Many of today’s debates about how to make government more effective have strong links to the changes and reforms from Whitehall’s recent past. To understand how it got to where it is today, where it is going, and why it approaches reform in the way it does, it is necessary to understand this institutional past.

The Contemporary History of Whitehall project looked at the recent history of Whitehall between 1979 and 2010 to try to understand some of the changes in organisation, people, role and functions that underpin how Whitehall operates today and what forces affect its approach to change.

This project sought to balance archival and documentary research with extensive interviews with people who worked in Whitehall during this period. The value of this project and its intended impact lay in the combination of historical humanities-driven research and practitioner perspectives.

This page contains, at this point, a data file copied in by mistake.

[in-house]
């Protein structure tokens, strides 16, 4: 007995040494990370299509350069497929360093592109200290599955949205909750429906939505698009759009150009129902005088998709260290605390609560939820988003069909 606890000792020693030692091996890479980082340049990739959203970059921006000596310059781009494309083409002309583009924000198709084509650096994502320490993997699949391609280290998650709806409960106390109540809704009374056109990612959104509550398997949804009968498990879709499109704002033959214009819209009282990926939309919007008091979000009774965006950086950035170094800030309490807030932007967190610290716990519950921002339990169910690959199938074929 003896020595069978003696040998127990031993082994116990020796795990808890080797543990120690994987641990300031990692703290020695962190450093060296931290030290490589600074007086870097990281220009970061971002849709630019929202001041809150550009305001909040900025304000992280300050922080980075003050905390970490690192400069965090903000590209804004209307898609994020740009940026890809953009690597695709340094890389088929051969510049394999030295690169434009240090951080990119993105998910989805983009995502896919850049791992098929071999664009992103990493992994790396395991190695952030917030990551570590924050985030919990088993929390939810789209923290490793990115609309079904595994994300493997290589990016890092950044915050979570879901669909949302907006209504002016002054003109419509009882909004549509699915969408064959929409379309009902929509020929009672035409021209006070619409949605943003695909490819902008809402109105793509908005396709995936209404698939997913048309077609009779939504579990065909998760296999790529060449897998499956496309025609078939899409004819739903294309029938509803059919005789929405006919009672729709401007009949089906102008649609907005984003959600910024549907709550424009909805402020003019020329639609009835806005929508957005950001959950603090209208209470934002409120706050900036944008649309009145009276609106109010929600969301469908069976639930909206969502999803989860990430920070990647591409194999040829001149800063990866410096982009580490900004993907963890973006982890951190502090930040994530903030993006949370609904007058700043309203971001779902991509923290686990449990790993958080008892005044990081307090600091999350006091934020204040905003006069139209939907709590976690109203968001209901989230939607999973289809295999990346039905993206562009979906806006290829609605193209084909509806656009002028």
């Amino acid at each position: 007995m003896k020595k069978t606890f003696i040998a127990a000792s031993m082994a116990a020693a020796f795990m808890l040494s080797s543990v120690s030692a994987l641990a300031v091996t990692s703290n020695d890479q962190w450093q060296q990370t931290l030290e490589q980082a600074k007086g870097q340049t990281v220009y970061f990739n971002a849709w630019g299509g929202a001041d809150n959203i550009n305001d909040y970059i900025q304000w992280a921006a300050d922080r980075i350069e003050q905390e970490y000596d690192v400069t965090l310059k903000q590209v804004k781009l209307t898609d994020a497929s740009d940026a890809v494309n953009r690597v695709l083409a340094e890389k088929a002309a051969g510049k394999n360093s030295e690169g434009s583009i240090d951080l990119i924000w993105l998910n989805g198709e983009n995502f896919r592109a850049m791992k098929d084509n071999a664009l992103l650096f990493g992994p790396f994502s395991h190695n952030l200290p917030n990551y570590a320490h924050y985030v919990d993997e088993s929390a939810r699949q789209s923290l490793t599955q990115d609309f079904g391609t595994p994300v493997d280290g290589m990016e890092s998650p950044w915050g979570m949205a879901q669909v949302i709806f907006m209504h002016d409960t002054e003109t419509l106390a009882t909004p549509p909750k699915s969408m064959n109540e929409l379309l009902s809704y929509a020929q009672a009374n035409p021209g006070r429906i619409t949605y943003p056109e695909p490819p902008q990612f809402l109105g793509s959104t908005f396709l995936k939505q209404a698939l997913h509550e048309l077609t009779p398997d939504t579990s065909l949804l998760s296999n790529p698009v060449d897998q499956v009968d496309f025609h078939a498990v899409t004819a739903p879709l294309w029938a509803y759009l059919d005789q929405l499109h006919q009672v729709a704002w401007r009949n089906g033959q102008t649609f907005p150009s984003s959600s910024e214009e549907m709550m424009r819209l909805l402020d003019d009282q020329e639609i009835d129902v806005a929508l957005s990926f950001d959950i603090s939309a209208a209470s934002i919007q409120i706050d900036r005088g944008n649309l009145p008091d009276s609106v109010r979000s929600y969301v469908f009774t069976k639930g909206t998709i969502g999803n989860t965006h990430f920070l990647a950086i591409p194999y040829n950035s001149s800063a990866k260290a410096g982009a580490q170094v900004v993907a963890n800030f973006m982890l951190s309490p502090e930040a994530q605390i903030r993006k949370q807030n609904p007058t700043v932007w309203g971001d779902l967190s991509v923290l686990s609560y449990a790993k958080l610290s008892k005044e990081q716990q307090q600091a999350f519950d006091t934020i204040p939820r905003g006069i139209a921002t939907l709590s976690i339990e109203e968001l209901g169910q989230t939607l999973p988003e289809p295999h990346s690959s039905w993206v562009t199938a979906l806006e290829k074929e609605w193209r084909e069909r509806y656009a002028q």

The project was funded by the Arts and Humanities Research Council (AHRC) through a partnership between the Institute for Government and King’s College London.

The research team comprised Dr Catherine Haddon (Fellow, Institute for Government) Professor Ken Young (King’s College London) and Dr Joe Devanny (post-doctoral researcher, King’s College London).

Related projects

Past lessons of civil service reform

Project contacts

Senior Fellow